Acceleration again

  • Thread starter Omid
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  • #1
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Two cars are in a drag race. The first starts and continues to uniformly accelerate up to the finish line some time later. The second car follows the first out of the starting box 1s afterwards traveling exactly as it did. Will the cars be the same distance apart throughout the race? How much time will there be between their successive crossing of the finish line ?

I think the answer to the first question is yes, and to the second one : 1s.
What do you think about that ?
Thanks
 

Answers and Replies

  • #2
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If this where changed a little to say "Two balls are dropped from the same height but with a 1 second delay between the release of each ball" Would the distance between the balls remain constant?
 
  • #3
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Yes it would remain constatn.
 
  • #4
691
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No... What is the definition of acceleration?
 
  • #5
Tide
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Are you sure?
 
  • #6
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Tide said:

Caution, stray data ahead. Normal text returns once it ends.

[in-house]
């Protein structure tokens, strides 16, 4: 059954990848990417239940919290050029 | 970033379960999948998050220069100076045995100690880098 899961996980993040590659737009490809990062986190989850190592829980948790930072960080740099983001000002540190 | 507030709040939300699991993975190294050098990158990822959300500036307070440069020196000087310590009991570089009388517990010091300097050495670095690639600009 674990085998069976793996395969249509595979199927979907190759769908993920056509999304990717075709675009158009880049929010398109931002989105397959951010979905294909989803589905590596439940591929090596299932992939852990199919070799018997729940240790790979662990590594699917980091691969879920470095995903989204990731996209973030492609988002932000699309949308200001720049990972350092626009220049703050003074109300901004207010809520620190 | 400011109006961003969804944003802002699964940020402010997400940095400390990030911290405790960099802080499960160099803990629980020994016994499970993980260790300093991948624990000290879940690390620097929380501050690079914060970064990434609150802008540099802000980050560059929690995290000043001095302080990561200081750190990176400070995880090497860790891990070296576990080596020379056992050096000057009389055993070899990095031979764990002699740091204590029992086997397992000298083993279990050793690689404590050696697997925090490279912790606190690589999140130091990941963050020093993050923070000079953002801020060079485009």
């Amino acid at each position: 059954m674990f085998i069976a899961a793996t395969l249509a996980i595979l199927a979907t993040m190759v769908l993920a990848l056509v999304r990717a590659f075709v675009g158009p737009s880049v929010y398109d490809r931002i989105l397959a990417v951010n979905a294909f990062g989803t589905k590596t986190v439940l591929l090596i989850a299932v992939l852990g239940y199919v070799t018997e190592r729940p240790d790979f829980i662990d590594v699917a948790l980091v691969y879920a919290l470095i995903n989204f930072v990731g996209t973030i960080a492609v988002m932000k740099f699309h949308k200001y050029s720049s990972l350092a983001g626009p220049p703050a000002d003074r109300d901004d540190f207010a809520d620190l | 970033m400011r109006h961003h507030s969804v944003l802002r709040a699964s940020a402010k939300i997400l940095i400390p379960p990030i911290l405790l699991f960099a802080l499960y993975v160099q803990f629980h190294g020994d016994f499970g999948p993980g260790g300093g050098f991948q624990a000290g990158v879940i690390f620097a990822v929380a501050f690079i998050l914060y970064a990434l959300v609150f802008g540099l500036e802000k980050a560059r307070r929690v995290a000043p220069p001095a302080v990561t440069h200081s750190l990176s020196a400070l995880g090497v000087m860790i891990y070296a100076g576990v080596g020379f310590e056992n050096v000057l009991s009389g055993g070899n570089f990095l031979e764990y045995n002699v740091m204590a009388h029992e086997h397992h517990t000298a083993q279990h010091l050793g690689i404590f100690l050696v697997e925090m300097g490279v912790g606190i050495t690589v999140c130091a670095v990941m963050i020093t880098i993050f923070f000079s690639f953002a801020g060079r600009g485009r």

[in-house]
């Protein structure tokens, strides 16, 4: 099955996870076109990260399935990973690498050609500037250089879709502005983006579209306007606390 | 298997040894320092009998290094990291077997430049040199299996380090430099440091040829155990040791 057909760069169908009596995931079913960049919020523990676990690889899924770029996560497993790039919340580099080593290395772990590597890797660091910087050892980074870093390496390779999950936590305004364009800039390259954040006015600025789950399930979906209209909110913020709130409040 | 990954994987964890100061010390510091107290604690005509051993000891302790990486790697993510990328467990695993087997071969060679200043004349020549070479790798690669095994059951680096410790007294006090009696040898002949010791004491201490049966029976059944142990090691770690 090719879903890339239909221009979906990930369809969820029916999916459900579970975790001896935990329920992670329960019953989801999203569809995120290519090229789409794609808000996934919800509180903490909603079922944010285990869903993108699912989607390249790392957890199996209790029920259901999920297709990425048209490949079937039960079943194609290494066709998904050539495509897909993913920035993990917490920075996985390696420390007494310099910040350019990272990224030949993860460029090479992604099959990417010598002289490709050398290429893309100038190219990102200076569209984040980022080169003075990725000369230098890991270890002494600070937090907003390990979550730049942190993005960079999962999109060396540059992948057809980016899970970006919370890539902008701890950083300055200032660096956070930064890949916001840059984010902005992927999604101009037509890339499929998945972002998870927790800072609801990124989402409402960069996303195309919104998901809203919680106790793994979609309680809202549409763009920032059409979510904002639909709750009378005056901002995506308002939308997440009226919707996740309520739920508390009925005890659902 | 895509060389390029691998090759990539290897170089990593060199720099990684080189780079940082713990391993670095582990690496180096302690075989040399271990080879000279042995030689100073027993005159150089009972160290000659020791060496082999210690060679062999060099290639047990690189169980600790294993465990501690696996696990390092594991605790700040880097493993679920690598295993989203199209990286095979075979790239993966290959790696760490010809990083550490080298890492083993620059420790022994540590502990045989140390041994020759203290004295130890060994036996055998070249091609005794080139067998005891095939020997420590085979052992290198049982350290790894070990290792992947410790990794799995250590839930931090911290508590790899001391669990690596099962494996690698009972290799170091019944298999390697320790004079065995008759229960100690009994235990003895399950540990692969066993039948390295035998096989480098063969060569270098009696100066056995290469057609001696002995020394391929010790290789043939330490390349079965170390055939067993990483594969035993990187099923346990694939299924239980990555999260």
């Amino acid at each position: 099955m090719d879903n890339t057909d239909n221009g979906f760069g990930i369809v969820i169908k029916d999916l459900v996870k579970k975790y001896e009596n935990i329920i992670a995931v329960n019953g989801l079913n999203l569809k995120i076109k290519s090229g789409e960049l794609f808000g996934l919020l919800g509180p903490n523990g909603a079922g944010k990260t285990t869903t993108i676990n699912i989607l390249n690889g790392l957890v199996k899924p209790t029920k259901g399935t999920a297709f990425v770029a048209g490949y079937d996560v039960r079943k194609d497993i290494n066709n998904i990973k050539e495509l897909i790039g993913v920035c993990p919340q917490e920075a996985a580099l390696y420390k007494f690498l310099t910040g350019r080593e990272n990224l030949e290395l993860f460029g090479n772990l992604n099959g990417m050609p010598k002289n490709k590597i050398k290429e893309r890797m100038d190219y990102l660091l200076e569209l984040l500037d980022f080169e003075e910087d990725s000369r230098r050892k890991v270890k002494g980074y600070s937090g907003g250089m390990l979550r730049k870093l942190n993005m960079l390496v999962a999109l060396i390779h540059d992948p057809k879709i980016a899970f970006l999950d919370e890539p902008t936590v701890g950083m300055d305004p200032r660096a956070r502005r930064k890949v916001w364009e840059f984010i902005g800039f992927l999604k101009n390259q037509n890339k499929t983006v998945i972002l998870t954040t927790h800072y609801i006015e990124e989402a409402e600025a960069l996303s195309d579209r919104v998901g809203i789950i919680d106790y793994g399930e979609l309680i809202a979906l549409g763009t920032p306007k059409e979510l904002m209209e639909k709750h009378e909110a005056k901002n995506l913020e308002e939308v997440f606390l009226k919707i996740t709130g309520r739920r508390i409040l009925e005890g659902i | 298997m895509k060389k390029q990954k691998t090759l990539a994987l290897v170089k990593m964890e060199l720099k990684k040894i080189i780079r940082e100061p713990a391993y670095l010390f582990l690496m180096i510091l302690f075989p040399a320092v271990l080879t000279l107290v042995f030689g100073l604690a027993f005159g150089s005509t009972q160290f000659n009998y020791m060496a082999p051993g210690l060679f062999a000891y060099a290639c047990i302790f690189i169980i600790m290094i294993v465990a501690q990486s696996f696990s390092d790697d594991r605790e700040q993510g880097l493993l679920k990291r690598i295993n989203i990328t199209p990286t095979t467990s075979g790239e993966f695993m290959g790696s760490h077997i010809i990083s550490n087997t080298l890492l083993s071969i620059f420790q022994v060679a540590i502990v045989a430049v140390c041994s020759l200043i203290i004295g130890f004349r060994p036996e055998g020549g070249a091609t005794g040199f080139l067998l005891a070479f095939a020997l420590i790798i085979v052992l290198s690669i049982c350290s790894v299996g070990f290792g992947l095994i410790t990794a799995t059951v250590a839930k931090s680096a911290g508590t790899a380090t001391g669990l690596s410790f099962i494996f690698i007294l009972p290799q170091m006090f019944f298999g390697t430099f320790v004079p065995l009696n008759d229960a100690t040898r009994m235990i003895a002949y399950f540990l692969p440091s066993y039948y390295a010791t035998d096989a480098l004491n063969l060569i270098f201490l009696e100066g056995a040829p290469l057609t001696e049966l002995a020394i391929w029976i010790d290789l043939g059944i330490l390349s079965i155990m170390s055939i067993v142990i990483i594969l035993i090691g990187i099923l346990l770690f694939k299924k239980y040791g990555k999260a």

Are you sure?

Who are you asking?
 
  • #7
BobG
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Omid said:
Two cars are in a drag race. The first starts and continues to uniformly accelerate up to the finish line some time later. The second car follows the first out of the starting box 1s afterwards traveling exactly as it did. Will the cars be the same distance apart throughout the race? How much time will there be between their successive crossing of the finish line ?

I think the answer to the first question is yes, and to the second one : 1s.
What do you think about that ?
Thanks
The answer to the first is 'No'. The answer to the second is '1 sec'.

If the cars are accelerating at a constant rate, they cover more ground each second than they did the previous second.

If they are accelerating at 2 m/s^2:

After 1 sec, the first has moved 1 meter - the second 0.
After 2 sec, the first has moved 4 meters - the second 1 meter.
After 3 sec, the first has moved 9 meters - the second 4 meters.
And so on.
 
  • #8
691
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[tex]\vec{a}=\frac{dv}{dt}[/tex]

At any given time the velocities of the two falling bodies will not be the same. The one dropped first will have a greater V at time 1 than the second body. If you look at acc. of each body with respect to the earth the acc. will be the same. Look at the acc. of one body with respet to the other and you see that the acc is constantly changing.

[tex]\vec{a}_{rel}=\frac{dv_{rel}}{dt}[/tex]

When doing comparisons like this you need to look at the bodies in relation to each other and not in relation to a third body (usually).

Good luck.
 
  • #9
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Thanks a lot
 
  • #10
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So they are closest to each other after first second, aren't they ?
 
  • #11
Tide
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faust9 said:
Who are you asking?

Sorry - I was asking Omid who stated the separation would be constant. I didn't notice you had slipped in there before I posted it.
 

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